Covid-19 surge that's pounding Wisconsin began at colleges

MADISON, WISCONSIN (BLOOMBERG) – The Covid-19 surge sweeping Wisconsin started among people from 18 to 24 just as college opened for the academic year. Now, it’s reaching every corner of the population.

The state, where President Donald Trump has been planning campaign rallies Saturday (Oct 3), now finds itself with one of the highest per-capita case rates in the US. Experts say the return to college was among a dangerous confluence of factors that contributed.

Indeed, the state’s data show that cases spiked first among the college-aged population; other age groups followed days and weeks later.

Nationwide, Covid-19 cases have ebbed after the Sun Belt surge of July, and no state has seen the carnage that New York suffered at the start of the pandemic. But previously little-affected parts of the Midwest have become new hot spots, and parts of New York and Massachusetts are watching slight resurgences.

Across the country, the return to university campuses has been fiercely debated, and schools have had varying experiences with in-person instruction. But in Wisconsin, students returned to a state that had had low rates of the virus earlier in the pandemic and probably had less built-up immunity.

They moved from across the US into dormitories and other group housing, their arrival coinciding with community-wide “pandemic fatigue,” which has hurt mask usage and social distancing, according to Dr Laura Cassidy, an epidemiologist with the Medical College of Wisconsin.

“Universities can do everything they can, but students will be students,” Dr Cassidy said.

University of Wisconsin System President Tommy Thompson said in a Thursday interview that the campuses were among the safest places in the state, with extensive testing, tracking and quarantine programmes. But he acknowledged there was “some connection” between returning students and the viral wave.

“We have been a part of the problem at the beginning, not the total problem,” he said.

The Madison campus paused in-person classes shortly after the school year started, and is now undertaking a gradual restart after cases and positivity rates dropped dramatically.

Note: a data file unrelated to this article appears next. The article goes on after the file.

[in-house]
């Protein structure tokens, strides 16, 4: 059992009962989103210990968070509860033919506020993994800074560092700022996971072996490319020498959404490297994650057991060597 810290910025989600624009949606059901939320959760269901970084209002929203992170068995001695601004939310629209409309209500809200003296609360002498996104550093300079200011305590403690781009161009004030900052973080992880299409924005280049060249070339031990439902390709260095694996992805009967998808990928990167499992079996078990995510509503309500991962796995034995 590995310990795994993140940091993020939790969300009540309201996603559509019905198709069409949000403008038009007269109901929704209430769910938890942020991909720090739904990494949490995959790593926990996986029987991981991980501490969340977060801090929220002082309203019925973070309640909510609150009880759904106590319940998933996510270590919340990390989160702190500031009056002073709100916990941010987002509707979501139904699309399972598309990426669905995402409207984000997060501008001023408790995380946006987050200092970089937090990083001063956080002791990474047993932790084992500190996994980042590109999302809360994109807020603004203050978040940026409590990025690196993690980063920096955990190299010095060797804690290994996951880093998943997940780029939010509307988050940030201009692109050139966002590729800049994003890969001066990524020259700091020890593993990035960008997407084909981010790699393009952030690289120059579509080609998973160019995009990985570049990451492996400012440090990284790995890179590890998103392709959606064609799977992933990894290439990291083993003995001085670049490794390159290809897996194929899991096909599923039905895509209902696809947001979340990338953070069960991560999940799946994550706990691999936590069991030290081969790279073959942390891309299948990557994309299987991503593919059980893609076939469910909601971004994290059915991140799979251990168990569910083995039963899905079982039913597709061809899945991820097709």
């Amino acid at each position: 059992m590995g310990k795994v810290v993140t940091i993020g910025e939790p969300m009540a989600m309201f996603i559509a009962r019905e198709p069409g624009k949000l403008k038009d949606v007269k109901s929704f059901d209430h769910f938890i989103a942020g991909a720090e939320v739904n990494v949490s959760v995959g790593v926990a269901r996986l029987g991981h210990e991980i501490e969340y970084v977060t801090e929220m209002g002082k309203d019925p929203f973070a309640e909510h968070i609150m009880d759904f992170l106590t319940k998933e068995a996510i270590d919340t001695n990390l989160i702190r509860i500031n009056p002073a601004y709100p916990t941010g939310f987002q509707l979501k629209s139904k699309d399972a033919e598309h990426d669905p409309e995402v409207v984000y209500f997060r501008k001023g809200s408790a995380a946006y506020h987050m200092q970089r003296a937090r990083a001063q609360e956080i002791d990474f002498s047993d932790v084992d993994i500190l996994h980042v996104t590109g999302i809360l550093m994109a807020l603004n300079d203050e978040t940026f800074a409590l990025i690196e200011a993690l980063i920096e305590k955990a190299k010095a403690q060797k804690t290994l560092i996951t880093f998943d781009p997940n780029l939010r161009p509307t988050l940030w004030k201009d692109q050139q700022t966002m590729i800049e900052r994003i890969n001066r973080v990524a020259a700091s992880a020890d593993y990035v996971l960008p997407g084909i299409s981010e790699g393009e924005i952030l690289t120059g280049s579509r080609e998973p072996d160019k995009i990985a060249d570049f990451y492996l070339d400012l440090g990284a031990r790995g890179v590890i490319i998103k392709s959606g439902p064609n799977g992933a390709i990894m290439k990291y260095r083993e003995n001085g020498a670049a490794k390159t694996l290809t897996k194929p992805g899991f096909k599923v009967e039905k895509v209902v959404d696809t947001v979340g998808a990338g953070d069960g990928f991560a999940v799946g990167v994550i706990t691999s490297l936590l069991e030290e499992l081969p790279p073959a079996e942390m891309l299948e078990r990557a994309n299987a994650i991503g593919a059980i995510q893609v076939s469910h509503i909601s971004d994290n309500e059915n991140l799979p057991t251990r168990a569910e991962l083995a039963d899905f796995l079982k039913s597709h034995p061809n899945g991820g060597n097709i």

But Mr Thompson, a former Republican governor, said the campuses chose the best path for their more than 170,000 students. He said he was unaware of any student cases directly tied through contact tracing to outbreaks in the broader community.

“If we don’t educate them, they’re going to stay and party,” said Mr Thompson, who served as secretary of Health and Human Services under President George W. Bush. “And what would you rather have?”

Professor Patrick Remington, an epidemiologist and emeritus professor at the University of Wisconsin-Madison School of Medicine and Public Health, said cooler weather began driving people inside just as students arrived.

Like Mr Thompson, he said he hadn’t seen evidence to prove college kids seeded Wisconsin’s broader surge. He also blamed partisan politics, which have hurt full implementation of public-health measures, including mask usage.

“That partisan debate plays out in communities where large groups of people have been seen gathering without the use of physical distancing and masks,” Prof Remington said.

Governor Tony Evers, as well as the mayors of Green Bay and La Crosse – all Democrats – asked Mr Trump to reconsider his rallies there this weekend. While previous events have been marked by widespread disregard for mask guidance, a campaign spokeswoman said facial coverings would be available to all.

On Thursday, the Trump campaign called off plans to hold its La Crosse rally, moving it to Janesville in the southern part of the state, according to people familiar with the campaign’s decision-making.

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